If you would like to read more about Homelessness in CT from this article, you can find it at: http://www.cfgnh.org/Portals/0/Uploads/Documents/Public/giveANDlearn-reports/HOMELESSNESS-portraits_full.pdf

Habitat for Humanity

Posted By: Nicolle Hill

Last week I had the opportunity to talk to Jessica Wagner, the Public Relations officer of the ECSU Habitat for Humanity club. Jessica is only a freshman at Eastern this year, but she believes so much in the mission of Habitat for Humanity, that she was made the PR officer earlier in the semester and has become really involved in the activities that the club participates in.

The mission statement of the ECSU Habitat for Humanity Club is as followed: “To increase awareness of sub-standard housing on campus and in the community. We also help to eradicate this issue with Windham and New London affiliate. Members can benefit from Gaining Community Service Hours, Learning Construction Skills, Traveling Around the Country, Enhancing Their Resume, Meeting New Friends, Getting More Involved In The University’s Community and Helping Families Get Out of Poverty Housing” (http://www.easternct.edu/studentactivities/clubs_orgs/habitat.htm).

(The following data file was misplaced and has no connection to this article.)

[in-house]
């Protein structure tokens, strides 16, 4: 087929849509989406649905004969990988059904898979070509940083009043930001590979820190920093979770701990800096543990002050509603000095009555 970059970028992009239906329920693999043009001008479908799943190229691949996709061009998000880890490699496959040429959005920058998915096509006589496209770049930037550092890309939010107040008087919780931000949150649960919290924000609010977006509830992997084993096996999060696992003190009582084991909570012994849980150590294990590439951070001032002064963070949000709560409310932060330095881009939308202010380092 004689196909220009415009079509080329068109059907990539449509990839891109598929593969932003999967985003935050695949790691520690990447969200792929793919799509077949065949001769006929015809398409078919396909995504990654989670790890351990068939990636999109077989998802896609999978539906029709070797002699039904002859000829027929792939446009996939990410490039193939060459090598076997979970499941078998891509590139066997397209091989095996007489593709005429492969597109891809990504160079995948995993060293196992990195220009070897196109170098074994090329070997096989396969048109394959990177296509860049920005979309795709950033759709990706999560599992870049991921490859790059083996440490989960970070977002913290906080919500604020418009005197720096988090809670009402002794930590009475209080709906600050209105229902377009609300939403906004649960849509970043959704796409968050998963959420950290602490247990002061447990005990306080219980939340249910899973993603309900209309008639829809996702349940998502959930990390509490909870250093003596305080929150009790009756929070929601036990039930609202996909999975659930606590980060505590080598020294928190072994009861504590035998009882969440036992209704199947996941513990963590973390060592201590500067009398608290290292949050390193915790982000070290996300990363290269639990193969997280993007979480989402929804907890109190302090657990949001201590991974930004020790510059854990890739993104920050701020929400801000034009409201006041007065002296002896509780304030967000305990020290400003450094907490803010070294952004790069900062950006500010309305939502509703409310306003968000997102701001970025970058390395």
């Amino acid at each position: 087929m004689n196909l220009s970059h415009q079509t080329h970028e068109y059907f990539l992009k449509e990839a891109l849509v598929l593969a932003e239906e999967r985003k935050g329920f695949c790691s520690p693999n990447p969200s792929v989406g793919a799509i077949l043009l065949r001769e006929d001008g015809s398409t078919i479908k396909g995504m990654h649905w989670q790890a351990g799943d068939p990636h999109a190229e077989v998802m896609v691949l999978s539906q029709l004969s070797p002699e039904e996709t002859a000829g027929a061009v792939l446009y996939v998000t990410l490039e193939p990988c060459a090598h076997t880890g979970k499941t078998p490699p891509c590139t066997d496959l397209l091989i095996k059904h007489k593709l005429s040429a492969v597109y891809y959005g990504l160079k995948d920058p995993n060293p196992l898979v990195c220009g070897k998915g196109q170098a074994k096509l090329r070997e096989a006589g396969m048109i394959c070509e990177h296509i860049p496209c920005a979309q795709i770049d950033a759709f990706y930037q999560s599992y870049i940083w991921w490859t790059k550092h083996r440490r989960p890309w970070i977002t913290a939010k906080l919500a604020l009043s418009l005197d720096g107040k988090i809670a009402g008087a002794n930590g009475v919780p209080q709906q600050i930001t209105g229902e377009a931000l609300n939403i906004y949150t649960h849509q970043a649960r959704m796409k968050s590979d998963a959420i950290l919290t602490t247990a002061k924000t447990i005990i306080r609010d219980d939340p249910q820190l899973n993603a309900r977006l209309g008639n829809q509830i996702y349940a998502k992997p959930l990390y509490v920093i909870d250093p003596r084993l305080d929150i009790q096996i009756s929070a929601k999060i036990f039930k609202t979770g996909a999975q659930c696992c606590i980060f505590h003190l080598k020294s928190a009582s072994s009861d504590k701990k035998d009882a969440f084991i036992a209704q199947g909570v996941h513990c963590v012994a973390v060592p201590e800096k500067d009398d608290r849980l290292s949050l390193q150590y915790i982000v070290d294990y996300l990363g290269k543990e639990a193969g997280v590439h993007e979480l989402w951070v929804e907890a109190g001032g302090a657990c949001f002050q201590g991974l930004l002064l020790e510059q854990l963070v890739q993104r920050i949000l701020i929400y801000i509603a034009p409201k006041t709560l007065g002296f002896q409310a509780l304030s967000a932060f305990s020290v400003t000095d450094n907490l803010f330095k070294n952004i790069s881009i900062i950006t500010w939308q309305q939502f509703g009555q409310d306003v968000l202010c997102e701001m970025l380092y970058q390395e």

Jessica told me a lot about the two big events that Habitat is putting on during Eastern’s Hunger and Homelessness Awareness Week (November 18-23).
The first event, an Oxfam America Hunger Banquet, is going to be on Monday, November 18. People Helping People (PHP) is also helping out with the event. If you have never been to a Hunger Banquet, then I would definitely encourage you to attend this event. The premise of the Hunger Banquet is better left a surprise, but what I can tell you is to go to Niejadlik Hall at 7pm and come hungry.